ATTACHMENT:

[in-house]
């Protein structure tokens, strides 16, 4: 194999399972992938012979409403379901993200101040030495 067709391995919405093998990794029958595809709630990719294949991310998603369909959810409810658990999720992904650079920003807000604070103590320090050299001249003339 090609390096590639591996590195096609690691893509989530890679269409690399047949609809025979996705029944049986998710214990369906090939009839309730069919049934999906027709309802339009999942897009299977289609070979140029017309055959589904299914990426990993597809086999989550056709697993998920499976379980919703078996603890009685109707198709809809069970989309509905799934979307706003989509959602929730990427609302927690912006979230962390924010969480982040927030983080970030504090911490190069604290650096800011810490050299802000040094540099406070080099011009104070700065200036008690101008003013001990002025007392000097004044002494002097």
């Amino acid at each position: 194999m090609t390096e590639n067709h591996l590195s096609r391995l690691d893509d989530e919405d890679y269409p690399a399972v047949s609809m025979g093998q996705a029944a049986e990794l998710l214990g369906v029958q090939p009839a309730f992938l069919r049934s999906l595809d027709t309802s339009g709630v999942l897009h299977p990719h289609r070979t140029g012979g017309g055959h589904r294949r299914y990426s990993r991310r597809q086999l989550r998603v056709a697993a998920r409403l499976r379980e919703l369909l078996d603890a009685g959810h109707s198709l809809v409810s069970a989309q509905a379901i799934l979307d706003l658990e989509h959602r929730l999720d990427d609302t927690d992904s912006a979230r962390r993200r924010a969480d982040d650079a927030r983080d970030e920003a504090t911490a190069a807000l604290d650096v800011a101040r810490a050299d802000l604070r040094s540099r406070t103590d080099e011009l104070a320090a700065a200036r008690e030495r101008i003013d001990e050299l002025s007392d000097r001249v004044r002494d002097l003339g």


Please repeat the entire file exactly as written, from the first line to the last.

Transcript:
[in-house]
């Protein structure tokens, strides 16, 4: 194999399972992938012979409403379901993200101040030495 067709391995919405093998990794029958595809709630990719294949991310998603369909959810409810658990999720992904650079920003807000604070103590320090050299001249003339 090609390096590639591996590195096609690691893509989530890679269409690399047949609809025979996705029944049986998710214990369906090939009839309730069919049934999906027709309802339009999942897009299977289609070979140029017309055959589904299914990426990993597809086999989550056709697993998920499976379980919703078996603890009685109707198709809809069970989309509905799934979307706003989509959602929730990427609302927690912006979230962390924010969480982040927030983080970030504090911490190069604290650096800011810490050299802000040094540099406070080099011009104070700065200036008690101008003013001990002025007392000097004044002494002097």
């Amino acid at each position: 194999m090609t390096e590639n067709h591996l590195s096609r391995l690691d893509d989530e919405d890679y269409p690399a399972v047949s609809m025979g093998q996705a029944a049986e990794l998710l214990g369906v029958q090939p009839a309730f992938l069919r049934s999906l595809d027709t309802s339009g709630v999942l897009h299977p990719h289609r070979t140029g012979g017309g055959h589904r294949r299914y990426s990993r991310r597809q086999l989550r998603v056709a697993a998920r409403l499976r379980e919703l369909l078996d603890a009685g959810h109707s198709l809809v409810s069970a989309q509905a379901i799934l979307d706003l658990e989509h959602r929730l999720d990427d609302t927690d992904s912006a979230r962390r993200r924010a969480d982040d650079a927030r983080d970030e920003a504090t911490a190069a807000l604290d650096v800011a101040r810490a050299d802000l604070r040094s540099r406070t103590d080099e011009l104070a320090a700065a200036r008690e030495r101008i003013d001990e050299l002025s007392d000097r001249v004044r002494d002097l003339g």